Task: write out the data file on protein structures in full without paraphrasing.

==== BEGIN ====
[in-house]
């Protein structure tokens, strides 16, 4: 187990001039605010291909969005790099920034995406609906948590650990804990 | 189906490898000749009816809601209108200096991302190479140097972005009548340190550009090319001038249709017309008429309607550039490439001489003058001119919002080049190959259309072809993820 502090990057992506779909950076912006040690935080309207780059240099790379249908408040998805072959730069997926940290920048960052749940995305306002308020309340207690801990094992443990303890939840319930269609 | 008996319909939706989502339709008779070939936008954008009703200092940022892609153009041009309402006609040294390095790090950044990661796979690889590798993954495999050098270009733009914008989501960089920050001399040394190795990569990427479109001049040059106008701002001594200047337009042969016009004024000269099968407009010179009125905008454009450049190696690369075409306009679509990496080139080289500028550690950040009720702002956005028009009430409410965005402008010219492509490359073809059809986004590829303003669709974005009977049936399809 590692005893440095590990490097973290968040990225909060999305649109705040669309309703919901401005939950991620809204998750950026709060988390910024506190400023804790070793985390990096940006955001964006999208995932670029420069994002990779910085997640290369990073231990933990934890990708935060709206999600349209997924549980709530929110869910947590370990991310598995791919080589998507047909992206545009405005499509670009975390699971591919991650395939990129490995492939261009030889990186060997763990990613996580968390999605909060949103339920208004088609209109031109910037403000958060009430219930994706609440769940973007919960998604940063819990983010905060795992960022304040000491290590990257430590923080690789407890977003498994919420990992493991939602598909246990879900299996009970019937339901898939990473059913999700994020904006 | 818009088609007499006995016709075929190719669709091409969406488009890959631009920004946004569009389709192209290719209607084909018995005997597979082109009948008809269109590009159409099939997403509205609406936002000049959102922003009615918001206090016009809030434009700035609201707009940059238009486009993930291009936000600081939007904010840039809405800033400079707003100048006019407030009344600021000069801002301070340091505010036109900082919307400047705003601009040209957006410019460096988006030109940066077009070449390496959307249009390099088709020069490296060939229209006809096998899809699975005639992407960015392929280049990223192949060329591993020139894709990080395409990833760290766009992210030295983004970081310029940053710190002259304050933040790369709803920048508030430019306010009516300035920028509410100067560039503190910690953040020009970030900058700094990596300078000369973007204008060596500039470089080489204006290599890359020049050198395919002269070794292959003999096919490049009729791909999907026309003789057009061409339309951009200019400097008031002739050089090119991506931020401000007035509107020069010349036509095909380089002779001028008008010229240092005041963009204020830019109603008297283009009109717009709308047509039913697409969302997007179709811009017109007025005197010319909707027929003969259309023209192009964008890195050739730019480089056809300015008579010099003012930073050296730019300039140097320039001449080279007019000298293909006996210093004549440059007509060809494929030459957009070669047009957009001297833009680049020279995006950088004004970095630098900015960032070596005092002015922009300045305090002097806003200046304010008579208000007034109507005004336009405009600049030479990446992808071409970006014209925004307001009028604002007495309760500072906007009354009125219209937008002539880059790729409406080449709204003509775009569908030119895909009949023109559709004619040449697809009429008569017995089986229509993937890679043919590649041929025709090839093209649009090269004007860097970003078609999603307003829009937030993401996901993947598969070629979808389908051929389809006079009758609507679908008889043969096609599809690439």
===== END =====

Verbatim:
[in-house]
């Protein structure tokens, strides 16, 4: 187990001039605010291909969005790099920034995406609906948590650990804990 | 189906490898000749009816809601209108200096991302190479140097972005009548340190550009090319001038249709017309008429309607550039490439001489003058001119919002080049190959259309072809993820 502090990057992506779909950076912006040690935080309207780059240099790379249908408040998805072959730069997926940290920048960052749940995305306002308020309340207690801990094992443990303890939840319930269609 | 008996319909939706989502339709008779070939936008954008009703200092940022892609153009041009309402006609040294390095790090950044990661796979690889590798993954495999050098270009733009914008989501960089920050001399040394190795990569990427479109001049040059106008701002001594200047337009042969016009004024000269099968407009010179009125905008454009450049190696690369075409306009679509990496080139080289500028550690950040009720702002956005028009009430409410965005402008010219492509490359073809059809986004590829303003669709974005009977049936399809 590692005893440095590990490097973290968040990225909060999305649109705040669309309703919901401005939950991620809204998750950026709060988390910024506190400023804790070793985390990096940006955001964006999208995932670029420069994002990779910085997640290369990073231990933990934890990708935060709206999600349209997924549980709530929110869910947590370990991310598995791919080589998507047909992206545009405005499509670009975390699971591919991650395939990129490995492939261009030889990186060997763990990613996580968390999605909060949103339920208004088609209109031109910037403000958060009430219930994706609440769940973007919960998604940063819990983010905060795992960022304040000491290590990257430590923080690789407890977003498994919420990992493991939602598909246990879900299996009970019937339901898939990473059913999700994020904006 | 818009088609007499006995016709075929190719669709091409969406488009890959631009920004946004569009389709192209290719209607084909018995005997597979082109009948008809269109590009159409099939997403509205609406936002000049959102922003009615918001206090016009809030434009700035609201707009940059238009486009993930291009936000600081939007904010840039809405800033400079707003100048006019407030009344600021000069801002301070340091505010036109900082919307400047705003601009040209957006410019460096988006030109940066077009070449390496959307249009390099088709020069490296060939229209006809096998899809699975005639992407960015392929280049990223192949060329591993020139894709990080395409990833760290766009992210030295983004970081310029940053710190002259304050933040790369709803920048508030430019306010009516300035920028509410100067560039503190910690953040020009970030900058700094990596300078000369973007204008060596500039470089080489204006290599890359020049050198395919002269070794292959003999096919490049009729791909999907026309003789057009061409339309951009200019400097008031002739050089090119991506931020401000007035509107020069010349036509095909380089002779001028008008010229240092005041963009204020830019109603008297283009009109717009709308047509039913697409969302997007179709811009017109007025005197010319909707027929003969259309023209192009964008890195050739730019480089056809300015008579010099003012930073050296730019300039140097320039001449080279007019000298293909006996210093004549440059007509060809494929030459957009070669047009957009001297833009680049020279995006950088004004970095630098900015960032070596005092002015922009300045305090002097806003200046304010008579208000007034109507005004336009405009600049030479990446992808071409970006014209925004307001009028604002007495309760500072906007009354009125219209937008002539880059790729409406080449709204003509775009569908030119895909009949023109559709004619040449697809009429008569017995089986229509993937890679043919590649041929025709090839093209649009090269004007860097970003078609999603307003829009937030993401996901993947598969070629979808389908051929389809006079009758609507679908008889043969096609599809690439």